Say No to the Wild Abandon Eating Season

December 1, 2015 in Health, Uncategorized, Weight Management by Joyce Bunderson

Early this morning I read what Christopher Snow published on November 24, 2015; “Gone are the days when the meat of a 15-pound animal was enough to feed your medium-sized family. What is this, the Great Depression?” He shares ten variations of the new Thanksgiving meal Beyond Turducken: The Top 10 Multi-Bird Roasts. Is there a term for ‘stomach turner’? Many, many decades ago, I thought I was beyond my youthful phase when I did not want my food mixed or even touching. How much meat variety do you need at one meal? Yes, Snow’s article was creative and I learned something new, BUT …… it was definitely too early in the day to see the pictures and read those words. Yuck, I’m feeling queasy – maybe still a little psychologically full from Thursday.

My good friend posted a photo of his plate on Thanksgiving. It was a fairly large dinner plate, with two lamb chops, one slice of prime rib (looked to be about 8 ounces); 2 or 3 thick slices of turkey; some cranberry sauce, mashed potatoes and stuffing. There were no vegetables, green or otherwise; maybe they were on another plate, as there was not a bit of room on his large plate.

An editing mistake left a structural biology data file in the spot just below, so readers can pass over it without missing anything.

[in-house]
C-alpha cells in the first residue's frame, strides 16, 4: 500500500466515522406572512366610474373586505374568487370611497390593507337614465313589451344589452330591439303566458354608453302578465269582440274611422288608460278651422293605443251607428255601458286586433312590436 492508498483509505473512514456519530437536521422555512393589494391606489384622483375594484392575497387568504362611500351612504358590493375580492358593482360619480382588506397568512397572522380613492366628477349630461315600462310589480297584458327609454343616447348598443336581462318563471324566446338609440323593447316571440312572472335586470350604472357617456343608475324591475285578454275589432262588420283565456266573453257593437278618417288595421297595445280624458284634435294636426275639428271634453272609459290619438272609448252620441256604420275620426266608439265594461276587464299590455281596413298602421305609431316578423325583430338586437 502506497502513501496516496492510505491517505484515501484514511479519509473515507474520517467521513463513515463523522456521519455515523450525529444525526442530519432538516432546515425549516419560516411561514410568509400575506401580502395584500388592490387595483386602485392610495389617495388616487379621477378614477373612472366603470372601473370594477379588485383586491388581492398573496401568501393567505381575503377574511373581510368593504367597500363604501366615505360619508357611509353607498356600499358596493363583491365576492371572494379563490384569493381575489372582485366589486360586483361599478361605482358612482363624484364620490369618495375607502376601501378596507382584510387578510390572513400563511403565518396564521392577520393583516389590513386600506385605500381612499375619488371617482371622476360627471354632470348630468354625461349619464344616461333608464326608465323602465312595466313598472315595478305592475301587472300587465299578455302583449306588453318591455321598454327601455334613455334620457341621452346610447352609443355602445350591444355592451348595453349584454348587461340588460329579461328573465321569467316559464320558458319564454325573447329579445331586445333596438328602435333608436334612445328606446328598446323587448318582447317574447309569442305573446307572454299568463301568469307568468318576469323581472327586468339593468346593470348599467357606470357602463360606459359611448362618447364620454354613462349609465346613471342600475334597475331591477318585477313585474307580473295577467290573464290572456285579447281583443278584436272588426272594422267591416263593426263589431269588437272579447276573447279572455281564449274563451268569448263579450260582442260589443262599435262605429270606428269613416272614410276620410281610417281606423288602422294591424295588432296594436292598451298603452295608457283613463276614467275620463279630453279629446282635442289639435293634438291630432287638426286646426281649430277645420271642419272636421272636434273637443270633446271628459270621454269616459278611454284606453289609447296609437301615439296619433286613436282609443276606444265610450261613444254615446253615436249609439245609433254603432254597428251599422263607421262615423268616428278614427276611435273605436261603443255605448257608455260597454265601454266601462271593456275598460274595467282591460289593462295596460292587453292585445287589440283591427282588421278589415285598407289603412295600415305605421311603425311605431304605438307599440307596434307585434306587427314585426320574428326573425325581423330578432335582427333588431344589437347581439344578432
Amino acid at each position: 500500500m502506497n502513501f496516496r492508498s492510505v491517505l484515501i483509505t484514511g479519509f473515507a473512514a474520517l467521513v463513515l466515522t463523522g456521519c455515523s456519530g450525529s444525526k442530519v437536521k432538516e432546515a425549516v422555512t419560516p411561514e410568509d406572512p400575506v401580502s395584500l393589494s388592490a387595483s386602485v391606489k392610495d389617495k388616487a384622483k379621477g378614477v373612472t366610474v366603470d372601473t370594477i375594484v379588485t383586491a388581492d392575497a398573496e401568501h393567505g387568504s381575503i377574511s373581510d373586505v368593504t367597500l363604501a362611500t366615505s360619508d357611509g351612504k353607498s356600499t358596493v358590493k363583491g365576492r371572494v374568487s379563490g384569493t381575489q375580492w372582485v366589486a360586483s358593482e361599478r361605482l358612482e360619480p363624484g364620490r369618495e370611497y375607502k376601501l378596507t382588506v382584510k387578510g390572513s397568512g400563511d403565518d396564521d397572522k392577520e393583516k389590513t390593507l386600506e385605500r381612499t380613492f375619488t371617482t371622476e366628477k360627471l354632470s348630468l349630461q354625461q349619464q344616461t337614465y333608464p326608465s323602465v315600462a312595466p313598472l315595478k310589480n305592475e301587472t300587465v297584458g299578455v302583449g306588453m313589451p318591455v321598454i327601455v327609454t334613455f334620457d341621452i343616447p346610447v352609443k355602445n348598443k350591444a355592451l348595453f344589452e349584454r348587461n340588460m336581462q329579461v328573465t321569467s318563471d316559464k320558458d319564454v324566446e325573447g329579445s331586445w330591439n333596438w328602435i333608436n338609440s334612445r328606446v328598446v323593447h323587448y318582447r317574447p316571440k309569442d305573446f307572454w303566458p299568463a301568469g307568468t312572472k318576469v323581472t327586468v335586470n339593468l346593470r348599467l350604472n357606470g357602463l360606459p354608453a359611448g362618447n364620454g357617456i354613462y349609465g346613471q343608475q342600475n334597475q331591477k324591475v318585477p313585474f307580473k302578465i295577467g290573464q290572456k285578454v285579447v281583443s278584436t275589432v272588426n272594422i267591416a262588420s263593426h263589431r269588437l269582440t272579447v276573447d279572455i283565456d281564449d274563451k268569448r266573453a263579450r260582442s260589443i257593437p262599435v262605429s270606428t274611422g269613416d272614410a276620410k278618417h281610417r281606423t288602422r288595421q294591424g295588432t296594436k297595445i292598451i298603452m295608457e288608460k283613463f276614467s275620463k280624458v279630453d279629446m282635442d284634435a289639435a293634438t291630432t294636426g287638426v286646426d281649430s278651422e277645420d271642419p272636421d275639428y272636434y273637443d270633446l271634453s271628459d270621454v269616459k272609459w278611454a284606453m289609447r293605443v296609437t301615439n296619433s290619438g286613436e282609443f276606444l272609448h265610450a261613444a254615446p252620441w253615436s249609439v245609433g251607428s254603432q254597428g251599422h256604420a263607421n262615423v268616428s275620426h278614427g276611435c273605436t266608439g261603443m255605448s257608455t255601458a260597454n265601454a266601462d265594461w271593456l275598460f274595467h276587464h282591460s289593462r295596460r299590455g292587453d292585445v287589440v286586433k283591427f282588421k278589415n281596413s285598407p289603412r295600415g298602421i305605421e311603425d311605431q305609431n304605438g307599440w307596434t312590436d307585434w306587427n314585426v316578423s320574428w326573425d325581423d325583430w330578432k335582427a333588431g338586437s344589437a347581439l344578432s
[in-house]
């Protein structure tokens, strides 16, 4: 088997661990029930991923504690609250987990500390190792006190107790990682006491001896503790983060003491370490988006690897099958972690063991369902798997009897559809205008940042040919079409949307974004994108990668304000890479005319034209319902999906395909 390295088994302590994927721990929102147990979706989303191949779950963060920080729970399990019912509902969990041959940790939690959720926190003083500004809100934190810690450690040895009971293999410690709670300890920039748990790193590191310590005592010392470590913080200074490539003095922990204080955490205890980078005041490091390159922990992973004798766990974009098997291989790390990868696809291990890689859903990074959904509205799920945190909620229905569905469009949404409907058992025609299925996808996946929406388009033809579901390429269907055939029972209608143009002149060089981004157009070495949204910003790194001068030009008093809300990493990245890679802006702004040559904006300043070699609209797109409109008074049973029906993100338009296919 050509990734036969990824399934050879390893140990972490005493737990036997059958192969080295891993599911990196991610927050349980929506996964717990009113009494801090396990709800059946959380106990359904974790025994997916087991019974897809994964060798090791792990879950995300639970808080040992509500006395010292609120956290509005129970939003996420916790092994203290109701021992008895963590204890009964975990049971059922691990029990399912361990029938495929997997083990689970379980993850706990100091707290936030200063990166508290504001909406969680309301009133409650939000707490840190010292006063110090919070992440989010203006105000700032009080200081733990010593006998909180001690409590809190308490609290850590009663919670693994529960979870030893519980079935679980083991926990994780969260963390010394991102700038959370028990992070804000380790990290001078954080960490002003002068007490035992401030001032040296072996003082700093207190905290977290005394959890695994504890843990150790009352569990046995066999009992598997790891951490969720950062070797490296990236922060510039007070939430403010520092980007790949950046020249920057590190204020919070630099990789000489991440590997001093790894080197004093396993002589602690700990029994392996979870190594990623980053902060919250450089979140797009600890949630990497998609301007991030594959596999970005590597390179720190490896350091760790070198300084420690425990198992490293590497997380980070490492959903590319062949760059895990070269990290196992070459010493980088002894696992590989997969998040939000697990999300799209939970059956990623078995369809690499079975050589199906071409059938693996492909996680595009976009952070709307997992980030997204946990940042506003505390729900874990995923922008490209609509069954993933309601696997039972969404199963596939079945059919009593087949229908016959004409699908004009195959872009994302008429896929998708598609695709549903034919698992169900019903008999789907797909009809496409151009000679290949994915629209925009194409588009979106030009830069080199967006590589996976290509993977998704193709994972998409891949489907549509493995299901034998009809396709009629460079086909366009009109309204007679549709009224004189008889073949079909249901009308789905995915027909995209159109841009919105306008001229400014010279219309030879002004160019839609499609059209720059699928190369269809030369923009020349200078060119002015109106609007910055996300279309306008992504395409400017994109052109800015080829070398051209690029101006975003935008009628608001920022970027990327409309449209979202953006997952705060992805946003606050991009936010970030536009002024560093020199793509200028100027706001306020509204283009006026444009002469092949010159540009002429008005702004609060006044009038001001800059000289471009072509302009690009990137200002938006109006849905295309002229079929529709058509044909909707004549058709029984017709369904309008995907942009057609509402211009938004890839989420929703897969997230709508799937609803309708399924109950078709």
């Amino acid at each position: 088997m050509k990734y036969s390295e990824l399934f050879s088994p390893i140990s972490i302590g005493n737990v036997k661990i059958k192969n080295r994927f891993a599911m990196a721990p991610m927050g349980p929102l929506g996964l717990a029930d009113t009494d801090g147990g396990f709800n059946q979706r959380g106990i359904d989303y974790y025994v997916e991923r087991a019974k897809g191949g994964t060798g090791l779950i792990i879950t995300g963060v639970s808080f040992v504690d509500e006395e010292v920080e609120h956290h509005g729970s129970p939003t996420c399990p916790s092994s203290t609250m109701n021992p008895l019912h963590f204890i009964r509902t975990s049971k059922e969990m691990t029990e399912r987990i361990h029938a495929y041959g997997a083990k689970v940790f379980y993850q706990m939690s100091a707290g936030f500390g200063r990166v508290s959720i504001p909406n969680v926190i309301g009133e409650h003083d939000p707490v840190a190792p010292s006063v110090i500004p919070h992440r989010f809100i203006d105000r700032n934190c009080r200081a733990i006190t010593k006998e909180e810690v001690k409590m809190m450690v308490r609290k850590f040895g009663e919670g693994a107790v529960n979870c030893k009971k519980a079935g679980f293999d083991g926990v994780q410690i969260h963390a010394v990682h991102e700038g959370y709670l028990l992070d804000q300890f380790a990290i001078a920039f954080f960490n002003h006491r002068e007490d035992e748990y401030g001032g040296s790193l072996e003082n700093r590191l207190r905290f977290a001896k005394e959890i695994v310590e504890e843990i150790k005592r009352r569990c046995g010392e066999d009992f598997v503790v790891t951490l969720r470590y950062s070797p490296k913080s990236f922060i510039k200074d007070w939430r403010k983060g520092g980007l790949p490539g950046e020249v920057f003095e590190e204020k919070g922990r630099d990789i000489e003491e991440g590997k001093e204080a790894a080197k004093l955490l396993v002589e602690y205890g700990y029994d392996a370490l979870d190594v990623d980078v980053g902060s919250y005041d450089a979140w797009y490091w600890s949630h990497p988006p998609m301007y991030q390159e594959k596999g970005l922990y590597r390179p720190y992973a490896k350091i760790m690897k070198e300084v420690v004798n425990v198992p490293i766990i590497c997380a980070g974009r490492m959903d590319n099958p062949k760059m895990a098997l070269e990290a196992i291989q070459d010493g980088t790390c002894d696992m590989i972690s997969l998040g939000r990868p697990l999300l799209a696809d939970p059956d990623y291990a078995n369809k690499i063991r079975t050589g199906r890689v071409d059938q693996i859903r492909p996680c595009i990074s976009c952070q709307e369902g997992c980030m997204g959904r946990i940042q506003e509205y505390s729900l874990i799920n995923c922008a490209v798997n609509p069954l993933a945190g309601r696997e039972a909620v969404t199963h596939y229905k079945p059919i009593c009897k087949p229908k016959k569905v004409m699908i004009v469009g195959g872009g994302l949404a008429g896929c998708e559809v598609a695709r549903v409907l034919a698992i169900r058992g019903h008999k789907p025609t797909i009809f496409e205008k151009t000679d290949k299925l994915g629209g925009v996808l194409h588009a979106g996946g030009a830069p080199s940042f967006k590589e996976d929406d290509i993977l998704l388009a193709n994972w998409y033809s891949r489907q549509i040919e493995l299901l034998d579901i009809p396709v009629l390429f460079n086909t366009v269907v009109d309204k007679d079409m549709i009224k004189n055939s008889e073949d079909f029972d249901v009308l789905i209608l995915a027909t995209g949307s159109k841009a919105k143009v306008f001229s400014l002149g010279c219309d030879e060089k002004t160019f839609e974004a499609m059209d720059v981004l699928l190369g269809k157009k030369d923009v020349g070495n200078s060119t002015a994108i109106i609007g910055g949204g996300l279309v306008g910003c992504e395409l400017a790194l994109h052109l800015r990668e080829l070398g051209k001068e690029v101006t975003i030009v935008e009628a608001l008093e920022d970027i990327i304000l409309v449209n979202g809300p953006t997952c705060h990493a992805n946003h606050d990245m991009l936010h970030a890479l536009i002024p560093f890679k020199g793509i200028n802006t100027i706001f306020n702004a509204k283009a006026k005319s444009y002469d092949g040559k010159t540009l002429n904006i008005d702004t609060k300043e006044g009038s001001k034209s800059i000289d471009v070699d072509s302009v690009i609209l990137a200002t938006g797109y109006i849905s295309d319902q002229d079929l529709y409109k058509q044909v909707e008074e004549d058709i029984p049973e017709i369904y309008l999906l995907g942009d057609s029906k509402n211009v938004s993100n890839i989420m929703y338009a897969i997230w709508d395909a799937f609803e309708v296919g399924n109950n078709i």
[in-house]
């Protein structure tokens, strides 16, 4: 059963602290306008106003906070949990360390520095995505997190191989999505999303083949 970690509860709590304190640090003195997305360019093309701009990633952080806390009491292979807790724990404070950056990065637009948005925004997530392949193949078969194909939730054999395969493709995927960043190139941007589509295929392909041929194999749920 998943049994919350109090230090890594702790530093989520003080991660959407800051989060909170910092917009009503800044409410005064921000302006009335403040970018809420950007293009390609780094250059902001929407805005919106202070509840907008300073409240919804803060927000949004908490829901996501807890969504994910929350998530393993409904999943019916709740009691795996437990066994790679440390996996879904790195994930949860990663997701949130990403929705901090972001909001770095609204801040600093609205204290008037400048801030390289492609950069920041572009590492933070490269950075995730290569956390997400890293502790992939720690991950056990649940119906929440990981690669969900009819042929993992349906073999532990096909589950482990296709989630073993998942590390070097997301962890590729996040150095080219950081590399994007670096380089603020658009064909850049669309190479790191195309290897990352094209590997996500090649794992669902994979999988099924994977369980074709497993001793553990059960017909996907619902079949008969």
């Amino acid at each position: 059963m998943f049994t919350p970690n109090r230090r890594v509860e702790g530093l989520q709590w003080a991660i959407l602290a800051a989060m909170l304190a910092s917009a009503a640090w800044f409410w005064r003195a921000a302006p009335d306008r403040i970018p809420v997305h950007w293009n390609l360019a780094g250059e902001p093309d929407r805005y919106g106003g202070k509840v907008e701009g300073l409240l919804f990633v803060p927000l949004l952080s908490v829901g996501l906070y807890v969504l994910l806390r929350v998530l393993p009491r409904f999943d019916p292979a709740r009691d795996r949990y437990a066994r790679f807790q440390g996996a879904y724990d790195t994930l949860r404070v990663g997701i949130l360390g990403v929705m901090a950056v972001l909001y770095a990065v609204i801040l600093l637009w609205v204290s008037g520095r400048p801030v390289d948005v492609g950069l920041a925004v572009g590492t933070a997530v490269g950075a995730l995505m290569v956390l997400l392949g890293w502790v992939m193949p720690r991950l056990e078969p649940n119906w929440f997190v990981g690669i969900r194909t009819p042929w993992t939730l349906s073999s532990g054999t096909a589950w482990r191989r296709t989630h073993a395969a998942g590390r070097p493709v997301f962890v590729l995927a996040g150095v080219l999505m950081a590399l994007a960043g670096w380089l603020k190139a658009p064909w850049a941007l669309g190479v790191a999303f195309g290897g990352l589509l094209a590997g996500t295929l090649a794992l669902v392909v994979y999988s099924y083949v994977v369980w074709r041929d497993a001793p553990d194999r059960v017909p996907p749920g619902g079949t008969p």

But now it’s Monday, four days after Thanksgiving and time to post a blog. The elephant in the room may be the scale still muttering recriminations, or the still uncomfortable waistband on a favorite pair of jeans. The fact is that even health-aware people tend to give themselves permission for leniency at the end of the year. Berkowitz and Gamio published their Washington Post article Too Much of a Good Thing? Why you feel so lousy after a huge holiday meal (Don’t miss this article.) It contains reference to a survey done by MyFitnessPal that found 88 percent of MyFitnessPal app users said that they planned to relax their food rules at least a little during the holidays. Ten percent said they planned to chuck the rules entirely. Just in case my descriptor “health-aware people” slipped by you, notice that these are people that use the MyFitnessPal app – those dedicated to health. So if you’ve fallen off your eating/exercising wagon this past week, don’t be discouraged. Get back up, dust yourself off and start all over again.

The heart wrenching part is that so many people let Thanksgiving be the beginning of the wild abandon eating season. The remorse season follows, beginning with New Years resolutions and it tends to happen each year. The remorse season and accompanying self-recrimination go for many months trying to correct the six weeks of ‘wild abandon’ eating, with lack of exercise often added to the mix.